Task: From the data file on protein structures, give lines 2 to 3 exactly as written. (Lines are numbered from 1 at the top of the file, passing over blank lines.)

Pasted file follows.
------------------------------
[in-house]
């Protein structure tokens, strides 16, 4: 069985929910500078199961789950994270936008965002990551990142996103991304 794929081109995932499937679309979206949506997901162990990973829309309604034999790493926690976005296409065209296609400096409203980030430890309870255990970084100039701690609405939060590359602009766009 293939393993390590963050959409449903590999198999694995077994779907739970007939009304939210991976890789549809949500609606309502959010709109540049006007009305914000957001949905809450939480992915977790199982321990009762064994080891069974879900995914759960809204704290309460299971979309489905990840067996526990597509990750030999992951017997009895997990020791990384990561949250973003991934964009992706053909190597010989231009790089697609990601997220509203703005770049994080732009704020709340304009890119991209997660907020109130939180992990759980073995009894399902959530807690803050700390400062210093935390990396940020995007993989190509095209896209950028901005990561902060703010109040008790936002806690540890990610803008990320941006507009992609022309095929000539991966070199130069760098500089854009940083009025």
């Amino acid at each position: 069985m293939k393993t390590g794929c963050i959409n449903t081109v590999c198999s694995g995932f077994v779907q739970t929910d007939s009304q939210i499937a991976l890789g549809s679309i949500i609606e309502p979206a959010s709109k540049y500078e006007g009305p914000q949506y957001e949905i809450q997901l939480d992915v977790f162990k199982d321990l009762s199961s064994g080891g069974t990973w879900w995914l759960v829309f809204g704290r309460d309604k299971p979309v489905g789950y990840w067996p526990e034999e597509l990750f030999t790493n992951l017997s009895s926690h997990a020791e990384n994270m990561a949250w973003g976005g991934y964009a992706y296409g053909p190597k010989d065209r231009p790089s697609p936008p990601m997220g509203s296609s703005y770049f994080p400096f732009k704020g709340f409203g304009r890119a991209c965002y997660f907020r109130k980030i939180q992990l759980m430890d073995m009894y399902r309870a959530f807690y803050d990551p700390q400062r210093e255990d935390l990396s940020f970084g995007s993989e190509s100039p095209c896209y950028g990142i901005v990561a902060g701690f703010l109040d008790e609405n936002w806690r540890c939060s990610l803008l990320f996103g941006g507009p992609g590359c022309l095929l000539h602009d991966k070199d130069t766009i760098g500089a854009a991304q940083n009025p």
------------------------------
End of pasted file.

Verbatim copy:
């Protein structure tokens, strides 16, 4: 069985929910500078199961789950994270936008965002990551990142996103991304 794929081109995932499937679309979206949506997901162990990973829309309604034999790493926690976005296409065209296609400096409203980030430890309870255990970084100039701690609405939060590359602009766009 293939393993390590963050959409449903590999198999694995077994779907739970007939009304939210991976890789549809949500609606309502959010709109540049006007009305914000957001949905809450939480992915977790199982321990009762064994080891069974879900995914759960809204704290309460299971979309489905990840067996526990597509990750030999992951017997009895997990020791990384990561949250973003991934964009992706053909190597010989231009790089697609990601997220509203703005770049994080732009704020709340304009890119991209997660907020109130939180992990759980073995009894399902959530807690803050700390400062210093935390990396940020995007993989190509095209896209950028901005990561902060703010109040008790936002806690540890990610803008990320941006507009992609022309095929000539991966070199130069760098500089854009940083009025």
């Amino acid at each position: 069985m293939k393993t390590g794929c963050i959409n449903t081109v590999c198999s694995g995932f077994v779907q739970t929910d007939s009304q939210i499937a991976l890789g549809s679309i949500i609606e309502p979206a959010s709109k540049y500078e006007g009305p914000q949506y957001e949905i809450q997901l939480d992915v977790f162990k199982d321990l009762s199961s064994g080891g069974t990973w879900w995914l759960v829309f809204g704290r309460d309604k299971p979309v489905g789950y990840w067996p526990e034999e597509l990750f030999t790493n992951l017997s009895s926690h997990a020791e990384n994270m990561a949250w973003g976005g991934y964009a992706y296409g053909p190597k010989d065209r231009p790089s697609p936008p990601m997220g509203s296609s703005y770049f994080p400096f732009k704020g709340f409203g304009r890119a991209c965002y997660f907020r109130k980030i939180q992990l759980m430890d073995m009894y399902r309870a959530f807690y803050d990551p700390q400062r210093e255990d935390l990396s940020f970084g995007s993989e190509s100039p095209c896209y950028g990142i901005v990561a902060g701690f703010l109040d008790e609405n936002w806690r540890c939060s990610l803008l990320f996103g941006g507009p992609g590359c022309l095929l000539h602009d991966k070199d130069t766009i760098g500089a854009a991304q940083n009025p």